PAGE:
Who won the '65 war?
IT is rare to see two adversaries celebrating the same war as their respective victory! On September 6, 2015, Pakistan celebrated the 50th anniversary of Youm-e-Difa, or Pakistan Defence Day, with a 21-gun salute and a victory parade to commemorate its successful defence of Lahore against the Indian Army. The Youm-e-Difa, however, distorts its history to the extent that this war was initiated by Pakistan, not India. Also, it glosses over Pakistan’s failure to annex J&K, and its most successful operation of the war, wherein Pakistan army almost reached Akhnoor to severe India’s Jammu-Akhnoor-Naushehra-Rajauri-Poonch road.
India, too, is commemorating the 50th anniversary of this war: a war that many Indians thought had been forgotten and assessed as a stalemate by many. The fact that the Indian Government has woken up this year to celebrate the victory, for which 2,862 soldiers laid down their lives, is a reflection of its lack of strategic culture, apathy towards the profession of soldiering and the partisan politics that dominates our country.
Geopolitically, 1965 was the most appropriate time (and the last opportunity) for Pakistan to annex J&K by force. Politically, India was shaken after the demise of its first Prime Minister Nehru in May 1964. In comparison, Pakistan was politically stable with a higher percentage of economic growth. It was a strategic ally of the US and had been receiving the latest weapons and equipment, like Patton tanks, F-86 Sabre and F-104 Starfighter combat aircraft and the sidewinder air-to-air missile — the only usable air-to-air missile in that conflict. By ceding Shaqsgam Valley to China in 1963, it had established a long-term strategic partnership with China. Its only problem was of a false sense of optimism and strategic superiority; a common factor in all wars between India and Pakistan.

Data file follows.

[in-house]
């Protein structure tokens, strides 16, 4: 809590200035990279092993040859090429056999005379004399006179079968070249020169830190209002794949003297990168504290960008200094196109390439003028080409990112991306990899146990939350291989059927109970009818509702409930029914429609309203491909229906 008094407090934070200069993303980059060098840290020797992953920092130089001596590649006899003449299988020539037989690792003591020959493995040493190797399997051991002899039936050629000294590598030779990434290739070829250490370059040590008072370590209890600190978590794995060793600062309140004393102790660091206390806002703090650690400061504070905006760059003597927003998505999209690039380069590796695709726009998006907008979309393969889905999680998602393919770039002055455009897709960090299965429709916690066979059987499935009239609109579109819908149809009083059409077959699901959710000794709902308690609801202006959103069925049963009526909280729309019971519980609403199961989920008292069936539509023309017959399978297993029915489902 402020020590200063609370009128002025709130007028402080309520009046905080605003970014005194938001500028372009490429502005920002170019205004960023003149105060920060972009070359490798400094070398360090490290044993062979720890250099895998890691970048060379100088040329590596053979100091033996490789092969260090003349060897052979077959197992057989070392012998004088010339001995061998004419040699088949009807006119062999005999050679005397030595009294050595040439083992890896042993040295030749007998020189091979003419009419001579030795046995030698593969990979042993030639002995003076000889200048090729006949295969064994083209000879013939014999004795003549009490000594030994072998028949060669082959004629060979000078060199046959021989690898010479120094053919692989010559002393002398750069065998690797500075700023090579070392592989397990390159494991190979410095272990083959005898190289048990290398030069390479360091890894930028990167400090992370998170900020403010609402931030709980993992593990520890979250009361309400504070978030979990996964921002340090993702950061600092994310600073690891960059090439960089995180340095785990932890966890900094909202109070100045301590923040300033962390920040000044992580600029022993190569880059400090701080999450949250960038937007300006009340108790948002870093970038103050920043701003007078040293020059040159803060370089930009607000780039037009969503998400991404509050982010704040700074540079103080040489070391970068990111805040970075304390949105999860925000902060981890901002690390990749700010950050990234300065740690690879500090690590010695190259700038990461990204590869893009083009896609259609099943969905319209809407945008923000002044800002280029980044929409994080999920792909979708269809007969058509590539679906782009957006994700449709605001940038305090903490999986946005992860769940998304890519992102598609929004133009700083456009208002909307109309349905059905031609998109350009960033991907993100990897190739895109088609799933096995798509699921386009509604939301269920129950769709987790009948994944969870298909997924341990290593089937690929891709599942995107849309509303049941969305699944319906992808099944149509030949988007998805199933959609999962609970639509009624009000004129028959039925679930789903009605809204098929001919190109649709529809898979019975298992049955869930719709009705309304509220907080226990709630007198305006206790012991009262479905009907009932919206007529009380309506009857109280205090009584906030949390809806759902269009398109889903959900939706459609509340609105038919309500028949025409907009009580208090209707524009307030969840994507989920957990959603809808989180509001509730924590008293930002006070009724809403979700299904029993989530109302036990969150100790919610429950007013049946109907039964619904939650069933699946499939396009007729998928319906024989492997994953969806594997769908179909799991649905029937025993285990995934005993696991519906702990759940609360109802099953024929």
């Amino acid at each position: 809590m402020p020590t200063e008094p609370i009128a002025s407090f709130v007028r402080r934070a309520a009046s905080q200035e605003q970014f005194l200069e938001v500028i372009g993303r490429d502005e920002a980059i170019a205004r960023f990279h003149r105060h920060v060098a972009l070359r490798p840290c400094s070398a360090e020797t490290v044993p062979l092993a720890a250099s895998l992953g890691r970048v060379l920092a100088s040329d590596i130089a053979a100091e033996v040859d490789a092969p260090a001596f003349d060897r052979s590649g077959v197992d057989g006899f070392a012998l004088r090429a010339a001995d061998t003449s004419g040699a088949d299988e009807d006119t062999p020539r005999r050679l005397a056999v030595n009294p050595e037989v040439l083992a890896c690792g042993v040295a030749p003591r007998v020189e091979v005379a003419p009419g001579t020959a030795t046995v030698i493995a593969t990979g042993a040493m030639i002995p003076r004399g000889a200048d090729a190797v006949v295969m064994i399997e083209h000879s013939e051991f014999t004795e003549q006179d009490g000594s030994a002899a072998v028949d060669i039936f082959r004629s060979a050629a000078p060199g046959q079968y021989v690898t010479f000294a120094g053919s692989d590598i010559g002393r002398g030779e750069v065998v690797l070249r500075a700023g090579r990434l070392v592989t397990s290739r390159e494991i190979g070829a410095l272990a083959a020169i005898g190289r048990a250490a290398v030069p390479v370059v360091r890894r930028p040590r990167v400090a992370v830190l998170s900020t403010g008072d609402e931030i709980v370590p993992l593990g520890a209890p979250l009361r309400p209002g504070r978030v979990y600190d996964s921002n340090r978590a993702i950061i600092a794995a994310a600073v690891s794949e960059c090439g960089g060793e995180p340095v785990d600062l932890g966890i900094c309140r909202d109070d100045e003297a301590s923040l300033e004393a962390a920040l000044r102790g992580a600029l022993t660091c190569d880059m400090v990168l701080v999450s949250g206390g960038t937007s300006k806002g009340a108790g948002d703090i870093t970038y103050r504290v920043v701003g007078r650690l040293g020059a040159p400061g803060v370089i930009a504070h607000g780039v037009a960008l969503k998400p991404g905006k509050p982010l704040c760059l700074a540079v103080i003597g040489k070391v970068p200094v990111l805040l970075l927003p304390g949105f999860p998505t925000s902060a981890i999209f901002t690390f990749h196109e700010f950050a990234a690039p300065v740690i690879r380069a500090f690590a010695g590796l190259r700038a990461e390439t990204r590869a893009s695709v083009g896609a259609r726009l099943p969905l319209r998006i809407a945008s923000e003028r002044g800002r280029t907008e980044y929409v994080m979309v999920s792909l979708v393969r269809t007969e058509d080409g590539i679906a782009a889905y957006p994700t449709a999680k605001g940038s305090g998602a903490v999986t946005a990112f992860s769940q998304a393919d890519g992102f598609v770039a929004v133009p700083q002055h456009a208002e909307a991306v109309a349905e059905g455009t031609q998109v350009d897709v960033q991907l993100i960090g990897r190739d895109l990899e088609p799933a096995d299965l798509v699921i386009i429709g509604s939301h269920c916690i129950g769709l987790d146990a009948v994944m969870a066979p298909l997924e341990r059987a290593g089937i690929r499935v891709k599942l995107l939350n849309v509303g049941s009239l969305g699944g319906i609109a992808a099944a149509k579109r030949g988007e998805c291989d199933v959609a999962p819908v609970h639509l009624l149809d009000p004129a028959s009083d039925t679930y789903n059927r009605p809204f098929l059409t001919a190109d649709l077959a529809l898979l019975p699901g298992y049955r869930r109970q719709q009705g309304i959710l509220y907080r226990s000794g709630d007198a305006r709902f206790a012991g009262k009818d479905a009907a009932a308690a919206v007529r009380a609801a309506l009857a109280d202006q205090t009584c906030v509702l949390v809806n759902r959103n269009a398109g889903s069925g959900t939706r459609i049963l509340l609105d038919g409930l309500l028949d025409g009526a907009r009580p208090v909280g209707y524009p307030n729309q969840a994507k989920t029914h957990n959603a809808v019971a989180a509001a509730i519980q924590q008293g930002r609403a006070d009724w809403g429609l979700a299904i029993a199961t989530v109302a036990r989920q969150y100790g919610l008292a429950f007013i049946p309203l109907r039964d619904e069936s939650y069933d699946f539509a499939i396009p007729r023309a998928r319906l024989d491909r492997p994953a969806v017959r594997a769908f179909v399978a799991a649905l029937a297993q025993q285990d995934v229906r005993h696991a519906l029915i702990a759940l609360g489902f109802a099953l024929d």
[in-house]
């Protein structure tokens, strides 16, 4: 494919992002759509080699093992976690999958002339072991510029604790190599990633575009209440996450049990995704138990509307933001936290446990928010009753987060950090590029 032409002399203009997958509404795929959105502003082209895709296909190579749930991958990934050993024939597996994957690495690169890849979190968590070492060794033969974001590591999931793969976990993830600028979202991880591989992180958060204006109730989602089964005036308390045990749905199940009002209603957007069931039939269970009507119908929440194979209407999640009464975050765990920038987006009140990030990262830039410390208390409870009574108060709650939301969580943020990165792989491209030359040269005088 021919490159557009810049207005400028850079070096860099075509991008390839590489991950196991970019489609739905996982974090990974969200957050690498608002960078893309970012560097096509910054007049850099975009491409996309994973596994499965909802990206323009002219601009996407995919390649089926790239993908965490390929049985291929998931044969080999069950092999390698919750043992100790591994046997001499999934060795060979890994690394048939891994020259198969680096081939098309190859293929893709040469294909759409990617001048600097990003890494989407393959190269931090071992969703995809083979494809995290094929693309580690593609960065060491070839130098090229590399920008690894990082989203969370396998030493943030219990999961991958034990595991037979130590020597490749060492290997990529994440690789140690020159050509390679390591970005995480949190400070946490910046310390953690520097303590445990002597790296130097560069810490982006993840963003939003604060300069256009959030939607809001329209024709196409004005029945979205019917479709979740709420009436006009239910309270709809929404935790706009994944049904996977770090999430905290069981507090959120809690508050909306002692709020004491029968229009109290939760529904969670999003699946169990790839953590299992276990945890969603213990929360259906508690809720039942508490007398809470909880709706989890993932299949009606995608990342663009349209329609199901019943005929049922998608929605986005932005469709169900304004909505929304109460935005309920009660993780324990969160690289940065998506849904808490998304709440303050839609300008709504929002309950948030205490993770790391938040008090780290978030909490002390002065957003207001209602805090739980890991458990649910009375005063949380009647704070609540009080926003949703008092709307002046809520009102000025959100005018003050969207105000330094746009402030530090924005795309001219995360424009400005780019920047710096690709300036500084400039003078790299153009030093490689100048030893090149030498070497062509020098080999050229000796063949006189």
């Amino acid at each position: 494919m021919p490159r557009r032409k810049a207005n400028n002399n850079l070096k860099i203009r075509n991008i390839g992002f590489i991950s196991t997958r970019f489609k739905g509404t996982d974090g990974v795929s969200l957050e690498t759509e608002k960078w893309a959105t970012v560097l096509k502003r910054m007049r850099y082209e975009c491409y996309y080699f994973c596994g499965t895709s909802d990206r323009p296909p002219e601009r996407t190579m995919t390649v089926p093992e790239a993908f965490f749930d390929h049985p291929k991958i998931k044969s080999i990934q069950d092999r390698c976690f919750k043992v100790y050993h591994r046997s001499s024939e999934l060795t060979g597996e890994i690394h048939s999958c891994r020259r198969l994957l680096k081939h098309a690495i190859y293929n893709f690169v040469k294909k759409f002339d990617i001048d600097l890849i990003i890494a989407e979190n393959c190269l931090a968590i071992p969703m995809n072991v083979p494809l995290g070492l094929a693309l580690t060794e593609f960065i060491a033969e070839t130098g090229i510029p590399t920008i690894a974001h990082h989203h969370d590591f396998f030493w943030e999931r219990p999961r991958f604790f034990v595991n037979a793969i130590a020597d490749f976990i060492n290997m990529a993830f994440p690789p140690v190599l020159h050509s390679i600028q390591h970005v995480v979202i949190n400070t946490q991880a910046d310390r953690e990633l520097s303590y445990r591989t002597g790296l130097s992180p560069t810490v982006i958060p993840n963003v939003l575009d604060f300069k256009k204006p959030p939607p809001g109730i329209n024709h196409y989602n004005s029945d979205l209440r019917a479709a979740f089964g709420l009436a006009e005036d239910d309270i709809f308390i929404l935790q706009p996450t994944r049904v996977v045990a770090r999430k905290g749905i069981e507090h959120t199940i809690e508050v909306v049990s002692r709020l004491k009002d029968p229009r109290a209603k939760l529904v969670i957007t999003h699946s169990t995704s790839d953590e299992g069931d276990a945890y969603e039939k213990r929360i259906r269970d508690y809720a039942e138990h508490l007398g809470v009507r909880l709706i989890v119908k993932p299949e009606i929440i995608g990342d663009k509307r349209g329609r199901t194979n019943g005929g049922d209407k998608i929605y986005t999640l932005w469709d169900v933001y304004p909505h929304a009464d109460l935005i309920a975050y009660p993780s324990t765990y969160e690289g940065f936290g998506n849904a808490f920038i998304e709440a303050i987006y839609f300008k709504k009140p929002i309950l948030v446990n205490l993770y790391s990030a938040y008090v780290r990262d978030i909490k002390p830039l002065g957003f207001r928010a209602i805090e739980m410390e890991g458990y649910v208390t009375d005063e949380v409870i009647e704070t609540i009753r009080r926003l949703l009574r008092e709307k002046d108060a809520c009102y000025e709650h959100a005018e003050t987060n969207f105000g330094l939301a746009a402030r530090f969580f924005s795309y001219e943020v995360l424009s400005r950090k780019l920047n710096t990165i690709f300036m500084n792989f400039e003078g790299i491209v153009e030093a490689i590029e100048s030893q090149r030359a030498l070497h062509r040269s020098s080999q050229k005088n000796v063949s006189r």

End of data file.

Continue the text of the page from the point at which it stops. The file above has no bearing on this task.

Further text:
India was yet to recover from the ignominy of its horrible military defeat in the China-India war of 1962 and in the midst of making up strength of the armed forces which had been mindlessly reduced in the years before. The emphasis in the military facelift was on mountain warfare.
The war plan to ‘finish the unfinished agenda of J&K’ was approved by Pakistan military dictator Field Marshal Ayub Khan on May 13, 1965. Pakistan launched Operation Gibraltar by infiltration of nearly 10,000 armed soldiers and mujahideen into J&K on the night of 5/6 August to cause a revolt against India. When this failed and India succeeded in capturing strategic heights in Kargil and Hajipir Pass, Pakistan launched Operation Grand Slam on September 1 to capture Akhnoor with its strategic bridge over the Chenab. This led to India’s counteroffensives in the Sialkot and Lahore sectors and the decimation of Pakistan’s armoured offensive in Khemkaran and Asal Uttar. Pakistan celebrates defence of Lahore which was never a military objective of the Indian forces.
It was not a short 22-day war, as mentioned by some historians, but one which began with Pakistani infiltration on August 5 and ended on September 22, when both sides agreed to a ceasefire.
So, who won that war?
In the classic military treatise On War, Carl von Clausewitz states that the “political objective is the goal, war is the means of reaching it, and means can never be considered in isolation from their purposes”. Pakistan, who initiated the war, failed in its political objective. It lost more territory (lost 1800 sq km of territory and captured 540 sq km), suffered more casualties, lost more tanks and guns and more importantly, faced domestic and international humiliation.